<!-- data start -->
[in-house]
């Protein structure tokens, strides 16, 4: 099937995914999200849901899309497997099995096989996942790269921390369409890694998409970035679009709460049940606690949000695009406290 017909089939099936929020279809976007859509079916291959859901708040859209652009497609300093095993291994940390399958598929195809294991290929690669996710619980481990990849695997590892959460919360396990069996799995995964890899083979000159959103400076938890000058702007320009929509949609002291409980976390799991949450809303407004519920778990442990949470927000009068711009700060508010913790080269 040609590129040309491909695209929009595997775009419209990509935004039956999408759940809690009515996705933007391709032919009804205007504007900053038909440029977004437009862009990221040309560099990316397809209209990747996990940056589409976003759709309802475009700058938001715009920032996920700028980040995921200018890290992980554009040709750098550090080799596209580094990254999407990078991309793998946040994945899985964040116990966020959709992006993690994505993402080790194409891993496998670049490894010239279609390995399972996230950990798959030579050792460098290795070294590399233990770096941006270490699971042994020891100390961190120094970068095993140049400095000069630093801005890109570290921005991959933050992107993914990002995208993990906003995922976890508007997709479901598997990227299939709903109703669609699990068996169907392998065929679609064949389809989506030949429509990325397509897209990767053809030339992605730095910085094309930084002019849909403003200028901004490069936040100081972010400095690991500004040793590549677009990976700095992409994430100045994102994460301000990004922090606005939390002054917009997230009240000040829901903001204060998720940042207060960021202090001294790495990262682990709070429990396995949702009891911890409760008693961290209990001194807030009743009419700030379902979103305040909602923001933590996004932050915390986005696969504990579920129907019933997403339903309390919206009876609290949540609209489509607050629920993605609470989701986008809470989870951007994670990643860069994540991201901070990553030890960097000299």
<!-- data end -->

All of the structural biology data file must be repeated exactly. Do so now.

[in-house]
């Protein structure tokens, strides 16, 4: 099937995914999200849901899309497997099995096989996942790269921390369409890694998409970035679009709460049940606690949000695009406290 017909089939099936929020279809976007859509079916291959859901708040859209652009497609300093095993291994940390399958598929195809294991290929690669996710619980481990990849695997590892959460919360396990069996799995995964890899083979000159959103400076938890000058702007320009929509949609002291409980976390799991949450809303407004519920778990442990949470927000009068711009700060508010913790080269 040609590129040309491909695209929009595997775009419209990509935004039956999408759940809690009515996705933007391709032919009804205007504007900053038909440029977004437009862009990221040309560099990316397809209209990747996990940056589409976003759709309802475009700058938001715009920032996920700028980040995921200018890290992980554009040709750098550090080799596209580094990254999407990078991309793998946040994945899985964040116990966020959709992006993690994505993402080790194409891993496998670049490894010239279609390995399972996230950990798959030579050792460098290795070294590399233990770096941006270490699971042994020891100390961190120094970068095993140049400095000069630093801005890109570290921005991959933050992107993914990002995208993990906003995922976890508007997709479901598997990227299939709903109703669609699990068996169907392998065929679609064949389809989506030949429509990325397509897209990767053809030339992605730095910085094309930084002019849909403003200028901004490069936040100081972010400095690991500004040793590549677009990976700095992409994430100045994102994460301000990004922090606005939390002054917009997230009240000040829901903001204060998720940042207060960021202090001294790495990262682990709070429990396995949702009891911890409760008693961290209990001194807030009743009419700030379902979103305040909602923001933590996004932050915390986005696969504990579920129907019933997403339903309390919206009876609290949540609209489509607050629920993605609470989701986008809470989870951007994670990643860069994540991201901070990553030890960097000299």